Thermal desorption is a common technique for recovering (for analysis) volatile and semi-volatile chemical species from solid samples. Examples include gasoline components from soils, phthalates from plastic components, and volatile organic compounds (VOCs) from many types of solids. Heating is usually limited to an upper limit of about 350° C. due to the polymeric gaskets used to connect the heating device to the analytical instrument.
Pyrolysis, heated chemistry, and thermal desorption for chemical analysis have applications both in the standard laboratory and in field use. Applications of interest to the government include non-proliferation monitoring, counter-terrorism and first responder efforts, and chemical and biological warfare agent detection. Applications of interest to industry include efficient industrial process control, emissions control, water and air quality monitoring, food and water safety, agricultural quality control, biomedical diagnostics, and law enforcement activities such as drug and forensic analyses. Additional applications include the analysis and/or identification of bacteria, fungi, micro-organisms, and various pathogens and pathogenic activity in both animals and plants for food and water safety, biologically active process monitoring, and industrial hygiene.
Conventional pyrolyzers have several shortcomings for many of these applications. Conventional pyrolyzers can require large power supplies and control units and costly equipment. For example, a commercially available Curie-point pyrolyzer can require tens of Watts of power, occupy over 10,000 cm3 of space, and weigh nearly 20 kg. In particular, due to increased regulations, cost issues, and public concern, there exists a need for field portable analyzers for on-site contamination detection and remediation, process control, emission monitoring, and other applications.
The micropyrolyzer of the present invention enables the development of a truly portable, self-contained (e.g., battery operated) pyrolysis-based analyzer that is not available with conventional analysis devices. The ability of the micropyrolyzer to be integrated with other on-chip components allows reduced operation, manufacture, and replacement costs; increased flexibility; and increased portability. Furthermore, the micropyrolyzer can be constructed from semiconductor materials, thereby enabling analysis of chemical samples that may be reactive with the metal wire or foil heating elements of conventional pyrolyzers. For pyrolysis, the micropyrolyzer allows smaller samples with lower dead volumes to be heated to higher temperatures, reducing sample consumption and power requirements and providing a wider range of available procedures. For heated chemistry, the micropyrolyzer enables derivatization and vaporization of a small sample to be performed in the same device. For thermal desorption from solids, the micropyrolyzer enables a needed portable field unit.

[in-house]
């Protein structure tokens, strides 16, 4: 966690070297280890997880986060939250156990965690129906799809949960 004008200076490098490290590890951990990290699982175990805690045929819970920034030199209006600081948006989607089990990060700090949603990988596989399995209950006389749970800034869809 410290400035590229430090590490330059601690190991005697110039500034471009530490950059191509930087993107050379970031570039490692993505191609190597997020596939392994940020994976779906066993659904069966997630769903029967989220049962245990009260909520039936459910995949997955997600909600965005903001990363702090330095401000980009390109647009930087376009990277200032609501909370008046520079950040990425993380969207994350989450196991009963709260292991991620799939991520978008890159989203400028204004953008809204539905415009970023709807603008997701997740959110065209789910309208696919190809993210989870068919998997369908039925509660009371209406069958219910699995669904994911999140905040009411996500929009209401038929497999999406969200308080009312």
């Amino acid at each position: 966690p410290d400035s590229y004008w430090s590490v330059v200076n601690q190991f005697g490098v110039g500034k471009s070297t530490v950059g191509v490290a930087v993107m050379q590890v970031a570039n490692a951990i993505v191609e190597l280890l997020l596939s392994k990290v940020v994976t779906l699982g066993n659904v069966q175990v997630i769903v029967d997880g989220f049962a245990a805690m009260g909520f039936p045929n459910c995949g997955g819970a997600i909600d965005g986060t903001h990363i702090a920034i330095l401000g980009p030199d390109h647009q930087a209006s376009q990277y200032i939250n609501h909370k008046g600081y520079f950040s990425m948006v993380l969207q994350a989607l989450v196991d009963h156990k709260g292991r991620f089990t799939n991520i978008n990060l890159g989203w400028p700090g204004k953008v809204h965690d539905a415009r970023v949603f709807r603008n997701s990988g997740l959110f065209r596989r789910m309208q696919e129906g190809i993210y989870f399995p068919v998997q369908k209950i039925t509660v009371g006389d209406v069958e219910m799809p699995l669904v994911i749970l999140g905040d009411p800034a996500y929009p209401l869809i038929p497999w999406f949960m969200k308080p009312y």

The present invention is directed to a micropyrolyzer for vaporization or pyrolyzation of a liquid or solid sample, comprising a substrate having a suspended membrane formed thereon, the membrane having a top side facing the substrate for accepting the liquid or solid sample; and a resistive heating element disposed on the membrane such that the sample will be vaporized upon heating of the membrane by the resistive heating element. The micropyrolyzer can be fabricated of semiconductor materials and metals.
The invention is further directed to a method for pyrolyzing a liquid or solid sample for analysis, comprising depositing the sample on the pyrolysis stage of a micropyrolyzer; heating the sample in the micropyrolyzer so as to vaporize the sample; and removing the vaporized product of the sample through an outlet of the micropyrolyzer to a chemical analysis unit. The sample size can be less than 3 microliters and the sample heating rate can be greater than 20° C. per millisecond.
The invention is further directed to a portable analyzer for the chemical analysis of a liquid or solid sample, comprising a micropyrolyzer for heating the liquid or solid sample to produce a vapor, a chemical preconcentrator for sorption of the vapor and release of the sorbed vapor, a chemical separator for separating the chemical species of the released vapor, and a chemical detector for analysis of the chemical species in the separated vapor. Alternatively, the vapor can be injected directly into the chemical separator or the chemical detector.
The accompanying drawings, which are incorporated in and form part of the specification, illustrate the present invention and, together with the description, describe the invention. In the drawings, like elements are referred to by like numbers.